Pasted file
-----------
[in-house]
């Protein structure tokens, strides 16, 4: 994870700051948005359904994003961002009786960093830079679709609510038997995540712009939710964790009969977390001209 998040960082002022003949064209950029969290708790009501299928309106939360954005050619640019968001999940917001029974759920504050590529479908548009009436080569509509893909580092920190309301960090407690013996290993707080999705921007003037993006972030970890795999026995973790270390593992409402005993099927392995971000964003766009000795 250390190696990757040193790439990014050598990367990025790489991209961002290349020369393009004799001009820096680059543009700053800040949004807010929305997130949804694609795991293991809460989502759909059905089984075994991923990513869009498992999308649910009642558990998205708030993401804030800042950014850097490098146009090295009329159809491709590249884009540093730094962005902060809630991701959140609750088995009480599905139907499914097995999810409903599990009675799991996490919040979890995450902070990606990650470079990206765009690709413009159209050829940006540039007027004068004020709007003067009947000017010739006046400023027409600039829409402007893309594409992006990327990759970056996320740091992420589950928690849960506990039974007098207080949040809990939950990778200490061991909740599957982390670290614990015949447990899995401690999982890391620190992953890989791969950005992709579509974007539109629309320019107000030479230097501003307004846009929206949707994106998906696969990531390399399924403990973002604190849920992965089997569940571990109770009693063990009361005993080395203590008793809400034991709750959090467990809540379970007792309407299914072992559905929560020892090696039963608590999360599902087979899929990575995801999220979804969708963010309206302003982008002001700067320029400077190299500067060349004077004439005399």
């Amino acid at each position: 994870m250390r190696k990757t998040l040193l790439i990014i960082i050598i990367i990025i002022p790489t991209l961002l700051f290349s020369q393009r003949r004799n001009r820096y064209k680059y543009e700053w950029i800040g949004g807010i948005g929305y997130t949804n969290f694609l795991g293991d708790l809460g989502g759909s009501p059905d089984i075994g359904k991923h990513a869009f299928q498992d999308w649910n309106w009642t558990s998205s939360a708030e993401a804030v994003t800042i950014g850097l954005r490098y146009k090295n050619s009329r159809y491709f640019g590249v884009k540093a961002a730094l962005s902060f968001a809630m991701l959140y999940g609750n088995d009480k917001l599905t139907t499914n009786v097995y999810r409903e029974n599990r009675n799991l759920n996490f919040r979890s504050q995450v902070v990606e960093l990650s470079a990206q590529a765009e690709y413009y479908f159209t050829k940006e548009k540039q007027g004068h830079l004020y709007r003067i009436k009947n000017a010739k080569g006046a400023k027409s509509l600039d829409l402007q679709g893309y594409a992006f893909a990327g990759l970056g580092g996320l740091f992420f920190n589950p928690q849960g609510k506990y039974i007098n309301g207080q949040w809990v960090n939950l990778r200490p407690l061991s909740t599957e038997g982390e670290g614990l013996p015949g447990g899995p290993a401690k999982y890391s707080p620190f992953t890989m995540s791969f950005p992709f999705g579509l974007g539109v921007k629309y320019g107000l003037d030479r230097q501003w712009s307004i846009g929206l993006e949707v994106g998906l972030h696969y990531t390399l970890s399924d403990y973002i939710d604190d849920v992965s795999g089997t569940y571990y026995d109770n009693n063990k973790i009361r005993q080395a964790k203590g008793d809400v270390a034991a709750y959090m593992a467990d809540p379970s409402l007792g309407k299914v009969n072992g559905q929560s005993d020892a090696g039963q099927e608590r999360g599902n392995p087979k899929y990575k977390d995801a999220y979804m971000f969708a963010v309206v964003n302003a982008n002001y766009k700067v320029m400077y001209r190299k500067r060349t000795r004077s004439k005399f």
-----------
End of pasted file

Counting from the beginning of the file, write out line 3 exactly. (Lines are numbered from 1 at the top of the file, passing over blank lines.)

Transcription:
């Amino acid at each position: 994870m250390r190696k990757t998040l040193l790439i990014i960082i050598i990367i990025i002022p790489t991209l961002l700051f290349s020369q393009r003949r004799n001009r820096y064209k680059y543009e700053w950029i800040g949004g807010i948005g929305y997130t949804n969290f694609l795991g293991d708790l809460g989502g759909s009501p059905d089984i075994g359904k991923h990513a869009f299928q498992d999308w649910n309106w009642t558990s998205s939360a708030e993401a804030v994003t800042i950014g850097l954005r490098y146009k090295n050619s009329r159809y491709f640019g590249v884009k540093a961002a730094l962005s902060f968001a809630m991701l959140y999940g609750n088995d009480k917001l599905t139907t499914n009786v097995y999810r409903e029974n599990r009675n799991l759920n996490f919040r979890s504050q995450v902070v990606e960093l990650s470079a990206q590529a765009e690709y413009y479908f159209t050829k940006e548009k540039q007027g004068h830079l004020y709007r003067i009436k009947n000017a010739k080569g006046a400023k027409s509509l600039d829409l402007q679709g893309y594409a992006f893909a990327g990759l970056g580092g996320l740091f992420f920190n589950p928690q849960g609510k506990y039974i007098n309301g207080q949040w809990v960090n939950l990778r200490p407690l061991s909740t599957e038997g982390e670290g614990l013996p015949g447990g899995p290993a401690k999982y890391s707080p620190f992953t890989m995540s791969f950005p992709f999705g579509l974007g539109v921007k629309y320019g107000l003037d030479r230097q501003w712009s307004i846009g929206l993006e949707v994106g998906l972030h696969y990531t390399l970890s399924d403990y973002i939710d604190d849920v992965s795999g089997t569940y571990y026995d109770n009693n063990k973790i009361r005993q080395a964790k203590g008793d809400v270390a034991a709750y959090m593992a467990d809540p379970s409402l007792g309407k299914v009969n072992g559905q929560s005993d020892a090696g039963q099927e608590r999360g599902n392995p087979k899929y990575k977390d995801a999220y979804m971000f969708a963010v309206v964003n302003a982008n002001y766009k700067v320029m400077y001209r190299k500067r060349t000795r004077s004439k005399f």